“She called the doctor; something’s wrong and she’s not sure what.”
“He’s not eating.”
“She’s been coughing for weeks.”
“They’re running more tests.”
…I can feel my body tense up.
Maybe you have a friend whose health is shaky. Maybe they drink too much, or use drugs. Maybe they’re so busy taking care of their families than they neglect their own needs. Maybe they’re healthy as a horse, but something strange has happened.
No one wants to hear a lecture about their health. “Stubborn, not incompetent” is the way I describe a lot of people I know. And yeah, I could describe myself that way, too.
“Do you have that effect on people? You keep them all jolly?” demands one character in The Big Chill. The friends are gathered for the funeral of one of their group who committed suicide. All of them are dissecting Alex’ last days and years, speculating on how they could’ve stopped him from taking his own life. Guilt? Sure. Ego? Probably. Selfishness? Absolutely. And why not?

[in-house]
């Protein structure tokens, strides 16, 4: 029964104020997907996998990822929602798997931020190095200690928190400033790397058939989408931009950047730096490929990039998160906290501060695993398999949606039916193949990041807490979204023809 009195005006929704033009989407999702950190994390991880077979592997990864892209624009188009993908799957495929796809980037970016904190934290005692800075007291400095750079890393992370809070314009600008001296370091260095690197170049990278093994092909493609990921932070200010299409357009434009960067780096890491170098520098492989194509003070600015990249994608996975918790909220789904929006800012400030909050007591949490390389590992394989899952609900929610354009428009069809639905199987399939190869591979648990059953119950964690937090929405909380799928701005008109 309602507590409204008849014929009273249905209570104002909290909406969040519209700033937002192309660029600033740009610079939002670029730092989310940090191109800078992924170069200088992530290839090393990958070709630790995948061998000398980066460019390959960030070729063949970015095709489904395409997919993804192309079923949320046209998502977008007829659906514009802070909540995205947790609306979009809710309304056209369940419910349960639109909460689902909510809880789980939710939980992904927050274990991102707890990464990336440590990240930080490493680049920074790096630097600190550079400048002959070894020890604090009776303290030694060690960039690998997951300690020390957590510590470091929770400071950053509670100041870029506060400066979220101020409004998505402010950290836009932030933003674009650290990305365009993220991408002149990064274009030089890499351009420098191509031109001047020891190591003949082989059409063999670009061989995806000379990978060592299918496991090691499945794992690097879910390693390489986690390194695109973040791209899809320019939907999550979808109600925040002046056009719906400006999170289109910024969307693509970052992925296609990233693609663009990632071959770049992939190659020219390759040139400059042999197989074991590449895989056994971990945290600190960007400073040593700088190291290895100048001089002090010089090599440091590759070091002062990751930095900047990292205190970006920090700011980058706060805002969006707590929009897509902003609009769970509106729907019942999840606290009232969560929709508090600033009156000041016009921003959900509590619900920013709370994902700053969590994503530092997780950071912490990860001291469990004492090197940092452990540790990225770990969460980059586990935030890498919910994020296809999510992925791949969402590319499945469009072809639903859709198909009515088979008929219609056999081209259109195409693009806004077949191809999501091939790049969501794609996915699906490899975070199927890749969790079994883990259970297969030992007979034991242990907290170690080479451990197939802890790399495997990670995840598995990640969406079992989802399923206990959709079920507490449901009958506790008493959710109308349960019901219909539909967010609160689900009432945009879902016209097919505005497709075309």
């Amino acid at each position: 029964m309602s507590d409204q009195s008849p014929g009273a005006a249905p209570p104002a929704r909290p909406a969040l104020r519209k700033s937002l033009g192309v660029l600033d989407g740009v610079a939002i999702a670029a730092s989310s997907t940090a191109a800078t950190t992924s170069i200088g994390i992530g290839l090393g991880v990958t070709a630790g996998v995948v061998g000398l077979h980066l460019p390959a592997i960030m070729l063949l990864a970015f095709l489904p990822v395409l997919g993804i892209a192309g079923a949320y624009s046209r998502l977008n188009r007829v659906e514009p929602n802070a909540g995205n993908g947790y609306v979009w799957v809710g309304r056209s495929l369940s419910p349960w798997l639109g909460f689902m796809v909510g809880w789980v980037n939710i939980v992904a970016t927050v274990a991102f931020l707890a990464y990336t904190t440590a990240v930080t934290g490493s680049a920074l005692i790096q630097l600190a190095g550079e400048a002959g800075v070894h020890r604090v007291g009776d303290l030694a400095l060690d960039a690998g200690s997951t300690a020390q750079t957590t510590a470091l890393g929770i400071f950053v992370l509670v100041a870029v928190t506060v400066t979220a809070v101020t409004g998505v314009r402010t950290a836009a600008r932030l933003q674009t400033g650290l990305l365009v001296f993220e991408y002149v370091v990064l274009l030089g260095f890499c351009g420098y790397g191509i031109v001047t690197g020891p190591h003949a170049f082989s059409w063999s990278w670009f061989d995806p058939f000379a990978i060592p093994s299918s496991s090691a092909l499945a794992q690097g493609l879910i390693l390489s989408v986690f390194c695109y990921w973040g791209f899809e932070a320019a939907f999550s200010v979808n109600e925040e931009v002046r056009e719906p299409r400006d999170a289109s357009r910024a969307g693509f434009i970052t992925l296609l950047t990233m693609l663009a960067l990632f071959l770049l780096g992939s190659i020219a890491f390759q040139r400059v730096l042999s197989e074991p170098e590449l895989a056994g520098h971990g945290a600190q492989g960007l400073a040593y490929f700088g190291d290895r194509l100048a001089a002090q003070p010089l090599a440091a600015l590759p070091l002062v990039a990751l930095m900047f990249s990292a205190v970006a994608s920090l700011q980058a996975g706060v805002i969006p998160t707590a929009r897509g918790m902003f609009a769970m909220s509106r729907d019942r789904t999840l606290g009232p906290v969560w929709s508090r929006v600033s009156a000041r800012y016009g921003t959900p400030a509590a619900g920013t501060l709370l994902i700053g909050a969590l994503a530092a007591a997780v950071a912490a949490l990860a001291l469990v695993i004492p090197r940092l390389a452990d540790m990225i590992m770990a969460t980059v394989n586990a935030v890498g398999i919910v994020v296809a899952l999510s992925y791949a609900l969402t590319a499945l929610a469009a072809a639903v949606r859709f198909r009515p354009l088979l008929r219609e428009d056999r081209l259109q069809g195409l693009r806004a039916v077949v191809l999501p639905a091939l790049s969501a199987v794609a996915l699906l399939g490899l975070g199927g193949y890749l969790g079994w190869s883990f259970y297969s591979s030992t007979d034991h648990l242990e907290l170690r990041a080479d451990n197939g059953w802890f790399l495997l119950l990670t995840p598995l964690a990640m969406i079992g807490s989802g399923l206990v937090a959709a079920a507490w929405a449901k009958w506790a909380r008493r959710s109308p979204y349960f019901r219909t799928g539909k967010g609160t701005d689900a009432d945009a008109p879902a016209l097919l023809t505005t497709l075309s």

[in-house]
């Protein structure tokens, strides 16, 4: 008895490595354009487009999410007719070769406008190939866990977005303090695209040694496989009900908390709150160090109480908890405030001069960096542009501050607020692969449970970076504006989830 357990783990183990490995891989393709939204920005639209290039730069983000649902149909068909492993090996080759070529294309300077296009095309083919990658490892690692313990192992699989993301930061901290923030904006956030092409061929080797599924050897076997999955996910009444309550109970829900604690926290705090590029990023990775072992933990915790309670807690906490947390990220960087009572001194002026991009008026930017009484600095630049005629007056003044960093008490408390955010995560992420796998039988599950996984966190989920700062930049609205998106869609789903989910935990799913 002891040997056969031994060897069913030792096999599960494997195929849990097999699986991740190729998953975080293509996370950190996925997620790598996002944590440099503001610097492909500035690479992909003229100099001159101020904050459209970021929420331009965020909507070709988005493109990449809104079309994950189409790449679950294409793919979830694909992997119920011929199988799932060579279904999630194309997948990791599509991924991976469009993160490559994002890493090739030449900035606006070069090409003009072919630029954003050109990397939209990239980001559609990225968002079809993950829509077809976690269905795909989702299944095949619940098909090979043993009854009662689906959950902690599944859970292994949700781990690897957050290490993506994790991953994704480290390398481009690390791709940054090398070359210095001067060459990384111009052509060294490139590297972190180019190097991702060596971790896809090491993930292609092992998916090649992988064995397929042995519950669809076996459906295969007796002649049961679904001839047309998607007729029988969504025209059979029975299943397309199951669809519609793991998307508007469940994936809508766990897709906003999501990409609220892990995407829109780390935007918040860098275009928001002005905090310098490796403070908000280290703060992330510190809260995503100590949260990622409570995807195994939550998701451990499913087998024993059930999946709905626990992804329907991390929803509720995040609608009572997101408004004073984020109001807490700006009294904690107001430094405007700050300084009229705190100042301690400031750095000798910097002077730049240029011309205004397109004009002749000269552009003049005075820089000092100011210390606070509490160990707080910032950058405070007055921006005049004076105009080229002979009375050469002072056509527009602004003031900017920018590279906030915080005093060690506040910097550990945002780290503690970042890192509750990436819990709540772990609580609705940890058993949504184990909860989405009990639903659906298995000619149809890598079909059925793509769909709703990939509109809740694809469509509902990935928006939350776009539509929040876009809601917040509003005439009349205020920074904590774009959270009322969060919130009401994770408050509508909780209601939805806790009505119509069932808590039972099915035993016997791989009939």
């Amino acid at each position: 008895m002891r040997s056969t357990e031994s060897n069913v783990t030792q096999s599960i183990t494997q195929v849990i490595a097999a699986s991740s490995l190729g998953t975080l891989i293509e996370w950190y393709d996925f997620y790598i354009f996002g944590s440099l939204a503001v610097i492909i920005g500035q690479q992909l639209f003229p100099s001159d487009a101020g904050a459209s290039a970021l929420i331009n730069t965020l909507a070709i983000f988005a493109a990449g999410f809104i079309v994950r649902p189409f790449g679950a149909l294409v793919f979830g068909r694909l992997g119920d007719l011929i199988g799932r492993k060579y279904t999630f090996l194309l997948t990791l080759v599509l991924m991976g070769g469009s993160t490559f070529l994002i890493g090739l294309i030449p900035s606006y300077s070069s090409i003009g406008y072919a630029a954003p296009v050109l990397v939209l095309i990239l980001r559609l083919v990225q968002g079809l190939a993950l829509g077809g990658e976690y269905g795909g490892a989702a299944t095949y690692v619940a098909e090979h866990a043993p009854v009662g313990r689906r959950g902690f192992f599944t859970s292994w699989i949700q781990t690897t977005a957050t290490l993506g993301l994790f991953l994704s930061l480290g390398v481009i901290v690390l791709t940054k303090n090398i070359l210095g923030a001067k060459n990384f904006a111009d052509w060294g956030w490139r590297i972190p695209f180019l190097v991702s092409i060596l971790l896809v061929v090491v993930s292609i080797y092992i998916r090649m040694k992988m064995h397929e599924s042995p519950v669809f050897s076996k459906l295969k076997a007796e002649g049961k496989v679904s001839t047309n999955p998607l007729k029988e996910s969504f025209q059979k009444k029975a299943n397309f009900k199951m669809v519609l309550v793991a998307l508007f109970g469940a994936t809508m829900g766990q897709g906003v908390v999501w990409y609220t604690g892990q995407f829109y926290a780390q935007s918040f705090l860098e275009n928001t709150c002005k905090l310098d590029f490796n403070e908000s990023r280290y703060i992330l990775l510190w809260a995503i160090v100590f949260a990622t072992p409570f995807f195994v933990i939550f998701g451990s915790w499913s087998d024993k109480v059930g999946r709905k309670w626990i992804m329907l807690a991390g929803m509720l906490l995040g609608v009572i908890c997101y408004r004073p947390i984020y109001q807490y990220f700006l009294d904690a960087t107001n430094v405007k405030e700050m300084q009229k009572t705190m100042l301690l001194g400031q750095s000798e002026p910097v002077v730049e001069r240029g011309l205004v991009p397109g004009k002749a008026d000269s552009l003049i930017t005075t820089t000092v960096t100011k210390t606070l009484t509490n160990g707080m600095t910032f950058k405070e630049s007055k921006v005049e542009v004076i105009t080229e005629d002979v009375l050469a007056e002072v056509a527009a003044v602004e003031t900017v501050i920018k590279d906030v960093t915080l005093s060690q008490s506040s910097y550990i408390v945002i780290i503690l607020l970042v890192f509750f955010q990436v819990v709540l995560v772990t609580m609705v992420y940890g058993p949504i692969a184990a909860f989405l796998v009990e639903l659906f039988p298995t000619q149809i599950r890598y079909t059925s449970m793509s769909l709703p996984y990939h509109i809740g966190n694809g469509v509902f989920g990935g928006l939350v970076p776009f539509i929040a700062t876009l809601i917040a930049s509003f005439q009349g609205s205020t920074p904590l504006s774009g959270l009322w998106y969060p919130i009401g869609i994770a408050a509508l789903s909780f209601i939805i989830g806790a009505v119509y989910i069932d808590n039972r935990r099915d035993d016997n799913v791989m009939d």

Our friends are part of us. They represent the best – and occasionally the worst – in us. They remind us of who we are and where we’ve come from. They are there for us when we need them, even if we think we don’t.
So if a friend is sick, we want to help. If they’re doing things that are bad for them, we want to make them to stop it.
Saying “I’m worried about you” is often met with “Don’t be – I’m fine.” That kind of rejection is hard to hear. But what is said next is important.
Instead of – as I tend to do – getting mad or defensive when they reject your concern, try following it up with this:
“I’ve lost too many friends already. I don’t want to lose you, too. So I’m going to keep worrying because I love you. And I’m here if you need anything, anytime. Because I know you’d do the same for me.”
I think I’ll give this a try. How about you?